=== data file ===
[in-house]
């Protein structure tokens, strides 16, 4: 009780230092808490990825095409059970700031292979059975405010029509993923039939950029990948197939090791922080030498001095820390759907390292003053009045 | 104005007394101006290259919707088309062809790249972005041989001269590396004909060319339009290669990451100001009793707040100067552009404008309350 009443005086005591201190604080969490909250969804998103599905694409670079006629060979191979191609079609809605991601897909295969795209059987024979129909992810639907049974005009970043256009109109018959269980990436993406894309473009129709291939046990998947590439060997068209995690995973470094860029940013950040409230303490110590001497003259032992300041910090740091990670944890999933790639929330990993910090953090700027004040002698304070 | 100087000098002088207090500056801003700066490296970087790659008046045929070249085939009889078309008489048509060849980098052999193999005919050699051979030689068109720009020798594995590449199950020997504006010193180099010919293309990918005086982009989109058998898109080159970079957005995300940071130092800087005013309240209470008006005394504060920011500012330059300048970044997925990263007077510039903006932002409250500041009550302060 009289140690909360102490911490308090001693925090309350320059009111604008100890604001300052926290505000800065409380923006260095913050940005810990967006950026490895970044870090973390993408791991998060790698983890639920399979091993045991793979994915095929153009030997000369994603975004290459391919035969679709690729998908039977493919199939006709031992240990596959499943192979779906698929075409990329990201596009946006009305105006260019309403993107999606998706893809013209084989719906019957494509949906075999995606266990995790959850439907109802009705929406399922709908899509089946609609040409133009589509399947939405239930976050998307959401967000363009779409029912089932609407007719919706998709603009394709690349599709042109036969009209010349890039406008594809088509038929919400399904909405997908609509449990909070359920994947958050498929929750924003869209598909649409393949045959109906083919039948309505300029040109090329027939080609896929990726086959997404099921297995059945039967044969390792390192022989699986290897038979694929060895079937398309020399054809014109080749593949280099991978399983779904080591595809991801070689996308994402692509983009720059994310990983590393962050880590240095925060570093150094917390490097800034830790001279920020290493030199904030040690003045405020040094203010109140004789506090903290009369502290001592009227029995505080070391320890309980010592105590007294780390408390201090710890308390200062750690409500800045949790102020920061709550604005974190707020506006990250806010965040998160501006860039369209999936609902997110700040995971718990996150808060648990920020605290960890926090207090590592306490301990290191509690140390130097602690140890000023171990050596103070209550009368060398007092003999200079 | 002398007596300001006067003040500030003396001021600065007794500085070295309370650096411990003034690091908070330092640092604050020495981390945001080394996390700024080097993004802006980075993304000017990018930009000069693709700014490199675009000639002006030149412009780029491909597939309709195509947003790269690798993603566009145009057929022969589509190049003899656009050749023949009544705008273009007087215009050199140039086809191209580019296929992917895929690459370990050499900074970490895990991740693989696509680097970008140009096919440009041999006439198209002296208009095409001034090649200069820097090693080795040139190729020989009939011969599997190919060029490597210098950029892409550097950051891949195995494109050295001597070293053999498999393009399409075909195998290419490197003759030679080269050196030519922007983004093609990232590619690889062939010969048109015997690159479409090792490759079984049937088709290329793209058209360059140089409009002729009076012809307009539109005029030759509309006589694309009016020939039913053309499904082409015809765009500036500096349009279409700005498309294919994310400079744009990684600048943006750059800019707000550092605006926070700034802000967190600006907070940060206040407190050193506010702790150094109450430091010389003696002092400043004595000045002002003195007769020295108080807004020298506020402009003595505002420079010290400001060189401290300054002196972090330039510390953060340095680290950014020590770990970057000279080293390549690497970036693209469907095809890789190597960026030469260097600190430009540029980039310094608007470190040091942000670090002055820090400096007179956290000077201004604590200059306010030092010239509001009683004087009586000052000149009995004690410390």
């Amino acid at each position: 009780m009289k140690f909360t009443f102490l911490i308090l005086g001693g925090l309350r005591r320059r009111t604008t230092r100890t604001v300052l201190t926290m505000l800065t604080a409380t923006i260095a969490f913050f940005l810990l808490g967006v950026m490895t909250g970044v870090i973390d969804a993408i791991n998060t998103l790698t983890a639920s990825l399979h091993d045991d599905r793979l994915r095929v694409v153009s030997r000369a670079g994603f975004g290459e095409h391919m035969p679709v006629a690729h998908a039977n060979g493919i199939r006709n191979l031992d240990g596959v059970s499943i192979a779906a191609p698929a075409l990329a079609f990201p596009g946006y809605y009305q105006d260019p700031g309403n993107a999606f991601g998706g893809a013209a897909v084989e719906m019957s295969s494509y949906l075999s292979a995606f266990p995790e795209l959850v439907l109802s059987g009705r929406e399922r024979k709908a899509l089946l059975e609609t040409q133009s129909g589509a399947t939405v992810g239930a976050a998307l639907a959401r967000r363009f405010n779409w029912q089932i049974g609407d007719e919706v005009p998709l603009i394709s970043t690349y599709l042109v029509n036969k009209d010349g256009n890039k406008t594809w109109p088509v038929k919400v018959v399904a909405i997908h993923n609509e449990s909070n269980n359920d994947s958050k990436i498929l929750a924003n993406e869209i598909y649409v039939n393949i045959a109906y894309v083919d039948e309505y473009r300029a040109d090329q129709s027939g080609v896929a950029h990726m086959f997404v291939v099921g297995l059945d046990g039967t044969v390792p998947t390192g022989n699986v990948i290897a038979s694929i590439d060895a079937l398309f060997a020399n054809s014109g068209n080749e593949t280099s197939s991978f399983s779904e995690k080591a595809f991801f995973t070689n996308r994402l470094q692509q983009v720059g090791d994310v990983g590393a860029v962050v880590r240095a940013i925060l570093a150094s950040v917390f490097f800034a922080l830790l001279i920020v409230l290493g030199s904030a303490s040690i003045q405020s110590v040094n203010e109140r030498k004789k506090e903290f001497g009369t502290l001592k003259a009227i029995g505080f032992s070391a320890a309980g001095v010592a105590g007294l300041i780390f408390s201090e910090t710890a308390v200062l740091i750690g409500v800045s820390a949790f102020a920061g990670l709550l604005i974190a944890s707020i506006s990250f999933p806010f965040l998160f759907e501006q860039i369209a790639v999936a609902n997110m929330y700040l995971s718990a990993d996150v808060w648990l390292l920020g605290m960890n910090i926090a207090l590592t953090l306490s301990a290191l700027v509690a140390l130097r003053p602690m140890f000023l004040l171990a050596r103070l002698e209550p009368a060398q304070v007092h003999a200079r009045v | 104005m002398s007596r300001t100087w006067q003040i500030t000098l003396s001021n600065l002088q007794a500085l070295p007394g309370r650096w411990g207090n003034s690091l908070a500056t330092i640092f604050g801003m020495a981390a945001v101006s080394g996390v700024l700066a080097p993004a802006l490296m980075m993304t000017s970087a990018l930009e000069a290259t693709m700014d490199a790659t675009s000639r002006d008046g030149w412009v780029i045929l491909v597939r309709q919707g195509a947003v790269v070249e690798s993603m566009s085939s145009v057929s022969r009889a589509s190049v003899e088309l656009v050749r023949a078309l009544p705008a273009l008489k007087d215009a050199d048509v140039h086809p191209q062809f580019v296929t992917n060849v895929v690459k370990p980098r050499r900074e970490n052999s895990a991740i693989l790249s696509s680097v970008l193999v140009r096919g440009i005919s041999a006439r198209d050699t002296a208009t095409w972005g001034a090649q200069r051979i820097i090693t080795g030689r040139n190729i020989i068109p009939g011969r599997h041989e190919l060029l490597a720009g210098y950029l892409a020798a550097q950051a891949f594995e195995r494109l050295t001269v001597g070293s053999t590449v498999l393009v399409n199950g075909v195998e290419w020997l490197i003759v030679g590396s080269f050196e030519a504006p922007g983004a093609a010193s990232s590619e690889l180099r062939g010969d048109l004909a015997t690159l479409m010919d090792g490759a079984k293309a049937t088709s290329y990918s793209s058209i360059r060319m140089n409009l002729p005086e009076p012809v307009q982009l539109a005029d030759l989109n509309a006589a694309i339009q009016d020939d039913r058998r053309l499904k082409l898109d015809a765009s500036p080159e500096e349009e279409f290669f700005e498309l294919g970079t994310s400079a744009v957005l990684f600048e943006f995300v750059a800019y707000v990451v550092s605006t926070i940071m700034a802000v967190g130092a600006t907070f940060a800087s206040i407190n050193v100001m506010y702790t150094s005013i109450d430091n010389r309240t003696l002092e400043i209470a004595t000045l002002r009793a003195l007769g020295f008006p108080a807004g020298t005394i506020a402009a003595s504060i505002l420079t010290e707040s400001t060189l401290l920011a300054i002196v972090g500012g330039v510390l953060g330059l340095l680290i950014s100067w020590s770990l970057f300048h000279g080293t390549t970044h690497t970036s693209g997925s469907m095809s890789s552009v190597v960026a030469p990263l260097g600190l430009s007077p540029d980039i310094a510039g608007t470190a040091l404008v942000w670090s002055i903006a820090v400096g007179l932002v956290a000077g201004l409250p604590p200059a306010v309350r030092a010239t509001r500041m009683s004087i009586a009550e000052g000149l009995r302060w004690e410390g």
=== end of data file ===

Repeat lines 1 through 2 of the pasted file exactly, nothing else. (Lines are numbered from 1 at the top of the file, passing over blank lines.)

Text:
[in-house]
């Protein structure tokens, strides 16, 4: 009780230092808490990825095409059970700031292979059975405010029509993923039939950029990948197939090791922080030498001095820390759907390292003053009045 | 104005007394101006290259919707088309062809790249972005041989001269590396004909060319339009290669990451100001009793707040100067552009404008309350 009443005086005591201190604080969490909250969804998103599905694409670079006629060979191979191609079609809605991601897909295969795209059987024979129909992810639907049974005009970043256009109109018959269980990436993406894309473009129709291939046990998947590439060997068209995690995973470094860029940013950040409230303490110590001497003259032992300041910090740091990670944890999933790639929330990993910090953090700027004040002698304070 | 100087000098002088207090500056801003700066490296970087790659008046045929070249085939009889078309008489048509060849980098052999193999005919050699051979030689068109720009020798594995590449199950020997504006010193180099010919293309990918005086982009989109058998898109080159970079957005995300940071130092800087005013309240209470008006005394504060920011500012330059300048970044997925990263007077510039903006932002409250500041009550302060 009289140690909360102490911490308090001693925090309350320059009111604008100890604001300052926290505000800065409380923006260095913050940005810990967006950026490895970044870090973390993408791991998060790698983890639920399979091993045991793979994915095929153009030997000369994603975004290459391919035969679709690729998908039977493919199939006709031992240990596959499943192979779906698929075409990329990201596009946006009305105006260019309403993107999606998706893809013209084989719906019957494509949906075999995606266990995790959850439907109802009705929406399922709908899509089946609609040409133009589509399947939405239930976050998307959401967000363009779409029912089932609407007719919706998709603009394709690349599709042109036969009209010349890039406008594809088509038929919400399904909405997908609509449990909070359920994947958050498929929750924003869209598909649409393949045959109906083919039948309505300029040109090329027939080609896929990726086959997404099921297995059945039967044969390792390192022989699986290897038979694929060895079937398309020399054809014109080749593949280099991978399983779904080591595809991801070689996308994402692509983009720059994310990983590393962050880590240095925060570093150094917390490097800034830790001279920020290493030199904030040690003045405020040094203010109140004789506090903290009369502290001592009227029995505080070391320890309980010592105590007294780390408390201090710890308390200062750690409500800045949790102020920061709550604005974190707020506006990250806010965040998160501006860039369209999936609902997110700040995971718990996150808060648990920020605290960890926090207090590592306490301990290191509690140390130097602690140890000023171990050596103070209550009368060398007092003999200079 | 002398007596300001006067003040500030003396001021600065007794500085070295309370650096411990003034690091908070330092640092604050020495981390945001080394996390700024080097993004802006980075993304000017990018930009000069693709700014490199675009000639002006030149412009780029491909597939309709195509947003790269690798993603566009145009057929022969589509190049003899656009050749023949009544705008273009007087215009050199140039086809191209580019296929992917895929690459370990050499900074970490895990991740693989696509680097970008140009096919440009041999006439198209002296208009095409001034090649200069820097090693080795040139190729020989009939011969599997190919060029490597210098950029892409550097950051891949195995494109050295001597070293053999498999393009399409075909195998290419490197003759030679080269050196030519922007983004093609990232590619690889062939010969048109015997690159479409090792490759079984049937088709290329793209058209360059140089409009002729009076012809307009539109005029030759509309006589694309009016020939039913053309499904082409015809765009500036500096349009279409700005498309294919994310400079744009990684600048943006750059800019707000550092605006926070700034802000967190600006907070940060206040407190050193506010702790150094109450430091010389003696002092400043004595000045002002003195007769020295108080807004020298506020402009003595505002420079010290400001060189401290300054002196972090330039510390953060340095680290950014020590770990970057000279080293390549690497970036693209469907095809890789190597960026030469260097600190430009540029980039310094608007470190040091942000670090002055820090400096007179956290000077201004604590200059306010030092010239509001009683004087009586000052000149009995004690410390």